The Philippines’ largest telecommunications company, Philippine Long Distance Telephone (PLDT), has reported a 10% fall in net profits for the three months to 30 September 2011, attributed to lower revenues at its mobile arm and the impact of a strong local peso. The group posted net income of PHP9.3 billion (USD217 million) in the three-month period, down from PHP10.3 billion a year earlier, and below analyst projections of net profit of PHP9.7 billion. Further, core net profit, which strips out the impact of currency and derivatives-related items, declined 6% year-on-year in the July-September quarter to PHP9.6 billion. For 9M11, PLDT’s net income and core income both reached approximately PHP30.6 billion, down 4% and 3% respectively when compared to the same period a year ago. The telco noted that had the peso remained stable, its core net income for 9M11 would have been higher at PHP31.3 billion. However, the peso has gained more than 2% in the year to date, and hit a three-year high against the US dollar in August.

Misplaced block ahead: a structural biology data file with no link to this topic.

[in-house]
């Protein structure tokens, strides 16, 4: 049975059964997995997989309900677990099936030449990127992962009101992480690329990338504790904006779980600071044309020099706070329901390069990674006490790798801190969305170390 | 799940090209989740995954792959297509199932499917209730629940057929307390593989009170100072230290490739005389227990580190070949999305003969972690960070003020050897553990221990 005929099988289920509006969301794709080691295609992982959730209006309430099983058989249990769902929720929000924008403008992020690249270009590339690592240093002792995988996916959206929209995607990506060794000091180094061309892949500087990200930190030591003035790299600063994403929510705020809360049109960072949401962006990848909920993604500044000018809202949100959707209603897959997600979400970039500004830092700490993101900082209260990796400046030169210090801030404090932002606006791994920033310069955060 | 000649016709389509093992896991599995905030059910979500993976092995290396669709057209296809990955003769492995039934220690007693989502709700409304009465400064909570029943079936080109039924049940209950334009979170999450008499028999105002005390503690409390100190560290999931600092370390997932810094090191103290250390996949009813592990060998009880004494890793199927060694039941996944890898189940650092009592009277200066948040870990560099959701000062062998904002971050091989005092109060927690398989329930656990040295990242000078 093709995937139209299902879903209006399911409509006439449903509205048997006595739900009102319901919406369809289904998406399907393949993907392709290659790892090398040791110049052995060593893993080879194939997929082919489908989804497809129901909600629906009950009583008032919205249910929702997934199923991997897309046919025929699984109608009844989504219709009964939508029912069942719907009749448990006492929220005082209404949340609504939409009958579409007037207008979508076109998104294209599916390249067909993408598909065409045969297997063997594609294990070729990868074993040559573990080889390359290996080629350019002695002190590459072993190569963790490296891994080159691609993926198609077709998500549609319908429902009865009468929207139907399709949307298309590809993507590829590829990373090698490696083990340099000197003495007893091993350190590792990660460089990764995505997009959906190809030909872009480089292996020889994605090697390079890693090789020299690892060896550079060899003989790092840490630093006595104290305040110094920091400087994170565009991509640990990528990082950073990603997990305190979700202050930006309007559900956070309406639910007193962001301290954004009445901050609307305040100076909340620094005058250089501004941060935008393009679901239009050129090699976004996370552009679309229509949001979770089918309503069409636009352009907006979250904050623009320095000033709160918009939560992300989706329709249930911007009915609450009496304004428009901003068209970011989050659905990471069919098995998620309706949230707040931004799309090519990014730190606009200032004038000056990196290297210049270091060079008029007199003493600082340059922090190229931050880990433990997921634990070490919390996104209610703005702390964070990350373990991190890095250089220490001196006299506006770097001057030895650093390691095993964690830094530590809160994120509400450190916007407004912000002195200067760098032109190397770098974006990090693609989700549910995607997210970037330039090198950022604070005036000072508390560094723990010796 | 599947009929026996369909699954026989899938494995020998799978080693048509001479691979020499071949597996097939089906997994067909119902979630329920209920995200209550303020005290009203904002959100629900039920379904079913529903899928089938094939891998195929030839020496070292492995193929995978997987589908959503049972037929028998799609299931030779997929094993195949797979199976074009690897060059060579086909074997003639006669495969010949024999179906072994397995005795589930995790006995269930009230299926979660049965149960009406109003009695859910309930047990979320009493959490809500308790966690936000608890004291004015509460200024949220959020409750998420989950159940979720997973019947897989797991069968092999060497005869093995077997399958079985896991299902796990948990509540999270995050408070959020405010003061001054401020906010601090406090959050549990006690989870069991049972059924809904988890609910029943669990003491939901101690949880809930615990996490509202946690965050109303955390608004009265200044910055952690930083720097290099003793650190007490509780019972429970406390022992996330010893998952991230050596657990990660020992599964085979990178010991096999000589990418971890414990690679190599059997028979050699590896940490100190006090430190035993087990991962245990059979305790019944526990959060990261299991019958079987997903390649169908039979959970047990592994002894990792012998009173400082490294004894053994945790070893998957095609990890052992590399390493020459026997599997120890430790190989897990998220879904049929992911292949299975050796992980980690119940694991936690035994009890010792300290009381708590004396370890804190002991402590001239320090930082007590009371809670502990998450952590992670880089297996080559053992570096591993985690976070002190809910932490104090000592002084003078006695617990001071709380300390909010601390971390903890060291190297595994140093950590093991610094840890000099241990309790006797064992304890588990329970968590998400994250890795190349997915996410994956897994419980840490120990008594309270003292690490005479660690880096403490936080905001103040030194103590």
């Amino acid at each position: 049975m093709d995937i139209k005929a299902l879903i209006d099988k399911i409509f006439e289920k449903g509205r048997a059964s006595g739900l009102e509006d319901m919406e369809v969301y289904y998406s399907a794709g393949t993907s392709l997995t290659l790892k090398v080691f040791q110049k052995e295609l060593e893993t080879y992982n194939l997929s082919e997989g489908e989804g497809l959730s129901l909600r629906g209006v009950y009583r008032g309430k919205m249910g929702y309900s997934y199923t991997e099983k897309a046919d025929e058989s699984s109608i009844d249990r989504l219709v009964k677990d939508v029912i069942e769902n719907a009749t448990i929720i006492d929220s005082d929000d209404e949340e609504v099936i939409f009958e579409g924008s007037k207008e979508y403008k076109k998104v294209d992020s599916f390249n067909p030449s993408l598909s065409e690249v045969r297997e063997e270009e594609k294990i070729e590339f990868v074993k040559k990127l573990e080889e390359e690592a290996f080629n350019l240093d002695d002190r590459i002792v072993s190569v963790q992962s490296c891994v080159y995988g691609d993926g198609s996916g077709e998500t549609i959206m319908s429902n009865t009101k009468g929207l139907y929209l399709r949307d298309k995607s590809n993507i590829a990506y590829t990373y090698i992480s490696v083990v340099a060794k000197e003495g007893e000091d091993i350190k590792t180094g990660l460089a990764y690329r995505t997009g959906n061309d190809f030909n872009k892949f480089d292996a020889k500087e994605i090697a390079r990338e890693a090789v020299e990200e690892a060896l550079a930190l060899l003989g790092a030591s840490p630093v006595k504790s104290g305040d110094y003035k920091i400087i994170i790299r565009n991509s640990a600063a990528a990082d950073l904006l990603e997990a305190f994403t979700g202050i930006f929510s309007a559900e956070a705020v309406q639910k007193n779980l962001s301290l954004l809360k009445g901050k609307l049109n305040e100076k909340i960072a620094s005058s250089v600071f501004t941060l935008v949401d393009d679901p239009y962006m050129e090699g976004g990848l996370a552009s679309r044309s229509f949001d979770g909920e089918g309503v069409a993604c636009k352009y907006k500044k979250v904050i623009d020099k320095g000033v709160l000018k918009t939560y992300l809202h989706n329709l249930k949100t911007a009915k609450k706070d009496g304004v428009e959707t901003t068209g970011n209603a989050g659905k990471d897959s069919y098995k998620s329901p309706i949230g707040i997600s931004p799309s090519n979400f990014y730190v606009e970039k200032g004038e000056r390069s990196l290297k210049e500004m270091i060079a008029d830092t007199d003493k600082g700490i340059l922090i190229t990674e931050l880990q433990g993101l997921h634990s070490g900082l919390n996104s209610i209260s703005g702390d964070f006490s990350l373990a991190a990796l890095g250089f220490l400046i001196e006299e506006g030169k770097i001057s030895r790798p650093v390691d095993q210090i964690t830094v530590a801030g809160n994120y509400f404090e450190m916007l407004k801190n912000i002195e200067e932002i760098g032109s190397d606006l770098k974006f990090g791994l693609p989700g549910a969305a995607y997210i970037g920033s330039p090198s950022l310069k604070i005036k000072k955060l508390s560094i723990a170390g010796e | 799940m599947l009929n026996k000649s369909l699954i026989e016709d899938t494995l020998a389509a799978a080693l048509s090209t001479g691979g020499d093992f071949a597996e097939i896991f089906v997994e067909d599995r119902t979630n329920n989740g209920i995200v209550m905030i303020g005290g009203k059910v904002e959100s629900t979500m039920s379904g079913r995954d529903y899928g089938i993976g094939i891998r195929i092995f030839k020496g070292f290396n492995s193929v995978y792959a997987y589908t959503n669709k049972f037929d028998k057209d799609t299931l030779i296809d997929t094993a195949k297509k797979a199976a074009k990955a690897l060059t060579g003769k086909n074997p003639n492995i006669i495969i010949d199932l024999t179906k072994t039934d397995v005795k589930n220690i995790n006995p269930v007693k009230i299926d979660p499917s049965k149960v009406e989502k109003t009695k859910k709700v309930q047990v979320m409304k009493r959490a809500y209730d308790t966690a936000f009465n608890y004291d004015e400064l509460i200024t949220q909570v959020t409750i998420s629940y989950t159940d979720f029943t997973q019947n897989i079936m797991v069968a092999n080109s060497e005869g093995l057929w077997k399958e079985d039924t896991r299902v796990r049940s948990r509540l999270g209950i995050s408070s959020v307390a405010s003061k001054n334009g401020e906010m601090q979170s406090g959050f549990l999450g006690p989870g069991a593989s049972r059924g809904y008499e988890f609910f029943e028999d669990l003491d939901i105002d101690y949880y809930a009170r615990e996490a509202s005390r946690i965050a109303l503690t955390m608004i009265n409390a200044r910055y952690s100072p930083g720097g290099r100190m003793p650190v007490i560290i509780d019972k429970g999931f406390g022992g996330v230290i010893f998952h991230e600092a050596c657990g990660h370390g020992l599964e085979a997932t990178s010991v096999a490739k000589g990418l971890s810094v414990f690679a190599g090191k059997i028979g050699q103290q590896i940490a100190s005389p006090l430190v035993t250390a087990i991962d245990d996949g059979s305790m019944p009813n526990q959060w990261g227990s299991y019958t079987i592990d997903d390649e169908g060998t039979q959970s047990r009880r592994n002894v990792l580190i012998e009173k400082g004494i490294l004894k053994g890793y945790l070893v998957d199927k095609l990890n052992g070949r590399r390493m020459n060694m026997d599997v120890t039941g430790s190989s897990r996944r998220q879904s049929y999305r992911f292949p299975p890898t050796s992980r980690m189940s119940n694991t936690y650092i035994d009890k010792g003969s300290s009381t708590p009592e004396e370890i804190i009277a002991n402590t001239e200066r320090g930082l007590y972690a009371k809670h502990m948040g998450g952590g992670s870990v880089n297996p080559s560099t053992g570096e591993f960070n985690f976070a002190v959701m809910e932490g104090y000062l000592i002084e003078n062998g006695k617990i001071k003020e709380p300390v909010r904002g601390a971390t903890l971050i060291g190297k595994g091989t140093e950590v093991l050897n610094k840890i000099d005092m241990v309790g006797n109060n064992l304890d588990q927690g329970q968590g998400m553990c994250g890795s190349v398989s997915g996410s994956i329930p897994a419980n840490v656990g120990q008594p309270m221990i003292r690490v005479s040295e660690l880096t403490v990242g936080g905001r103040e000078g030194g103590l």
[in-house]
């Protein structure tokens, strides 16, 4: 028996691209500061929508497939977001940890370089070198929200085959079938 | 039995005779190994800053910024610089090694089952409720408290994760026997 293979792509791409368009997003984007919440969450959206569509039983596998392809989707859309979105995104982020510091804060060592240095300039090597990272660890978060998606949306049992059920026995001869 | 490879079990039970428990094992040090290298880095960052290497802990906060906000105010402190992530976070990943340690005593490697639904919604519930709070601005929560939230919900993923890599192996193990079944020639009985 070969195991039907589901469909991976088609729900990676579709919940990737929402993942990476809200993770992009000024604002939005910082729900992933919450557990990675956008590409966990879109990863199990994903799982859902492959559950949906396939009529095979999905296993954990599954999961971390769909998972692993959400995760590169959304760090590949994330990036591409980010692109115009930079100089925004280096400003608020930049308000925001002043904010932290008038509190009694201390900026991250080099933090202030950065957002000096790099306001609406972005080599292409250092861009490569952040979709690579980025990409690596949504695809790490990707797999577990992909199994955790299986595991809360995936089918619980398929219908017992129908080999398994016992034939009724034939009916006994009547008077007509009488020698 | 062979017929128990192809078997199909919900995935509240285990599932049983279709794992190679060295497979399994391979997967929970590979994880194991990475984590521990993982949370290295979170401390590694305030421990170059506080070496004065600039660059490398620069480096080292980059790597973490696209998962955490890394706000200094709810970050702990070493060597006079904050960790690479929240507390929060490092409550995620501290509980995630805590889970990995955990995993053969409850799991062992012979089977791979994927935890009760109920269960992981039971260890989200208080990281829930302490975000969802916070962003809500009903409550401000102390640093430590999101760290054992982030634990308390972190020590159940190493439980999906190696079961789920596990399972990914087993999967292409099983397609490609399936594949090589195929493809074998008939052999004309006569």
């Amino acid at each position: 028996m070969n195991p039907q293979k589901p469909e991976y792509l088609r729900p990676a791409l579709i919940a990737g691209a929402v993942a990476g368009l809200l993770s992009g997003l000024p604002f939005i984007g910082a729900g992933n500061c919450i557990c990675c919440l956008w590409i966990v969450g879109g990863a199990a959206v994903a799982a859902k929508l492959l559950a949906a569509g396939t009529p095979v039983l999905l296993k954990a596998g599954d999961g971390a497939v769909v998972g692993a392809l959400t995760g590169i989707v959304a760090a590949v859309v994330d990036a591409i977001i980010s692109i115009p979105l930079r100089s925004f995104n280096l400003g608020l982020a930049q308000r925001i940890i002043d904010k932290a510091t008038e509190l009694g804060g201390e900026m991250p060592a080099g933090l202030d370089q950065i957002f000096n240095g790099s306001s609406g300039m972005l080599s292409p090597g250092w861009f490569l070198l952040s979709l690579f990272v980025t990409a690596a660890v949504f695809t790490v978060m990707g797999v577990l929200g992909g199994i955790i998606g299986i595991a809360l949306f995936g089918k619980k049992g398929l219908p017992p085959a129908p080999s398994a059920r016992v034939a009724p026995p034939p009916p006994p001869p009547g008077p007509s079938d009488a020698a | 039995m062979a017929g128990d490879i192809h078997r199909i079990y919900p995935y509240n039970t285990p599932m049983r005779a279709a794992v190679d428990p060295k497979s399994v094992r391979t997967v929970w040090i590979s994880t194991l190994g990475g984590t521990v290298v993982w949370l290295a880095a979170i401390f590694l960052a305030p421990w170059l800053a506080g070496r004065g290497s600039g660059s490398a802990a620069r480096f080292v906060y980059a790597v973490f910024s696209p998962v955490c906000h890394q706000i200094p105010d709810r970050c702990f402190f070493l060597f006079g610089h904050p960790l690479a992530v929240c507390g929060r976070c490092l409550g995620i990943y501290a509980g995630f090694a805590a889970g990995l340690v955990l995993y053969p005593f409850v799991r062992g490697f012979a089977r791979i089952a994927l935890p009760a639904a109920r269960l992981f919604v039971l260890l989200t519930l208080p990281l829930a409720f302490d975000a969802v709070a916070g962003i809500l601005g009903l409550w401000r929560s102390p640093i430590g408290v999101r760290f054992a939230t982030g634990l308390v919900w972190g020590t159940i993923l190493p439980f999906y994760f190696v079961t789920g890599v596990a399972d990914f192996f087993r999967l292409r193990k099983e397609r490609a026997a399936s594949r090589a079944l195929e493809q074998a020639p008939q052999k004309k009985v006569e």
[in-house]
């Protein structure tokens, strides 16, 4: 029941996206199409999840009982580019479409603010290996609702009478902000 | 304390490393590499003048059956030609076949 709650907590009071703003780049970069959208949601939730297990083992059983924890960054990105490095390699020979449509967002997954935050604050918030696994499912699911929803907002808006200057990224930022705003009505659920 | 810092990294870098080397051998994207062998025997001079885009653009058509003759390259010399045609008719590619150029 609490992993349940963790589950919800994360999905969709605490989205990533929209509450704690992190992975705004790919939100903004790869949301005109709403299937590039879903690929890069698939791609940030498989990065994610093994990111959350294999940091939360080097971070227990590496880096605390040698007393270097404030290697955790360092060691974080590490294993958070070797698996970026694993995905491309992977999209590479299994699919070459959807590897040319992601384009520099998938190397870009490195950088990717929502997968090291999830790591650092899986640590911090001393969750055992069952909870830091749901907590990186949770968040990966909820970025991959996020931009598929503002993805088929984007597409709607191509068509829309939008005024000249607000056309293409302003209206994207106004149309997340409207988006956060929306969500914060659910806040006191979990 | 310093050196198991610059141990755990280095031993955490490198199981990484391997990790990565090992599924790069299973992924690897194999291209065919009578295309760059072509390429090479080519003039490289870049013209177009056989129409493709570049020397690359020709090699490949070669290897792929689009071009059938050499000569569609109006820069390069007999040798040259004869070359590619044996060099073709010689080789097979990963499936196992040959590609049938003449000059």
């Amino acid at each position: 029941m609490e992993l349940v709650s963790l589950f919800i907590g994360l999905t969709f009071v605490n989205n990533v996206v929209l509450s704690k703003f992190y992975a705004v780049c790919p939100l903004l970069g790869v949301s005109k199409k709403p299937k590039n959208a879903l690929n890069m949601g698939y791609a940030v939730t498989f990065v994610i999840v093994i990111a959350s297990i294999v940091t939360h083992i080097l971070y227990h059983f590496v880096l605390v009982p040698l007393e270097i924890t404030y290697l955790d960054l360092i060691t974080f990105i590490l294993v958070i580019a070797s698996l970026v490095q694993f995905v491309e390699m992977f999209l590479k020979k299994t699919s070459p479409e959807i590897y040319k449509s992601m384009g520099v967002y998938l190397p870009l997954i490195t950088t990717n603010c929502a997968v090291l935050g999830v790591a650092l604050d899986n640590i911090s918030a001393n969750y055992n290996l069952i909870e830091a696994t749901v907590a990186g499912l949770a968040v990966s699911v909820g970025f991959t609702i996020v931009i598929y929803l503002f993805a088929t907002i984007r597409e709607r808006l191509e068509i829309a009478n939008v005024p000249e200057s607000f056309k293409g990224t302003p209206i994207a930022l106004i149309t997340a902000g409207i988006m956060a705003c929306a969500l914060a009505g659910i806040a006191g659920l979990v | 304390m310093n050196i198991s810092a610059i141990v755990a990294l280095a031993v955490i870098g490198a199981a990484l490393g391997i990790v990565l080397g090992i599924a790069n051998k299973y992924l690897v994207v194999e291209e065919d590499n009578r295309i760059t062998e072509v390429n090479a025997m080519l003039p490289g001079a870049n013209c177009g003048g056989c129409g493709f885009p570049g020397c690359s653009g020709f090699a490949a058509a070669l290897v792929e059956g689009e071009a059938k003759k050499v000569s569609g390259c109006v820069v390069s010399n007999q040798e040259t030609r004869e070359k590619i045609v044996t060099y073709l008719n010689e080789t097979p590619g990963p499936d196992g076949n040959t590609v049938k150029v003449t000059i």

PLDT booked service revenue of PHP33.6 billion, down 3% y-o-y, as again, the strong peso had a negative impact on turnover which fell by PHP1.4 billion to PHP103 billion in the third quarter. Mobile service revenue, which contributes nearly two-thirds of the group’s total service revenue, dipped 5% y-o-y to PHP67.3 billion in 9M11, it added. PLDT closed out September with a total of 47.7 million cellular subscribers, marginally lower than the 47.8 million reported at end-June.
Reuters adds that PLDT is also predicting further pressure on its group revenue due to planned CAPEX on its data and broadband infrastructure, and the upgrades it will undertake after acquiring fellow operator Digital Telecommunications Philippines Inc (Digitel), in a USD1.6 billion deal approved last week. PLDT chairman Manuel Pangilinan said: ‘We are therefore faced with the sobering prospect that revenues are likely to continue declining for the foreseeable future, and costs rising in the near term – as we need to follow through with improving and upgrading our networks, including Digitel’s.’ Although PLDT’s takeover of Digitel, which markets mobile services under the Sun Cellular banner, gives the enlarged group control of roughly 70% of the domestic mobile phone market, analysts note that it will take time for PLDT to fully integrate Digitel and begin to reap benefits from the deal.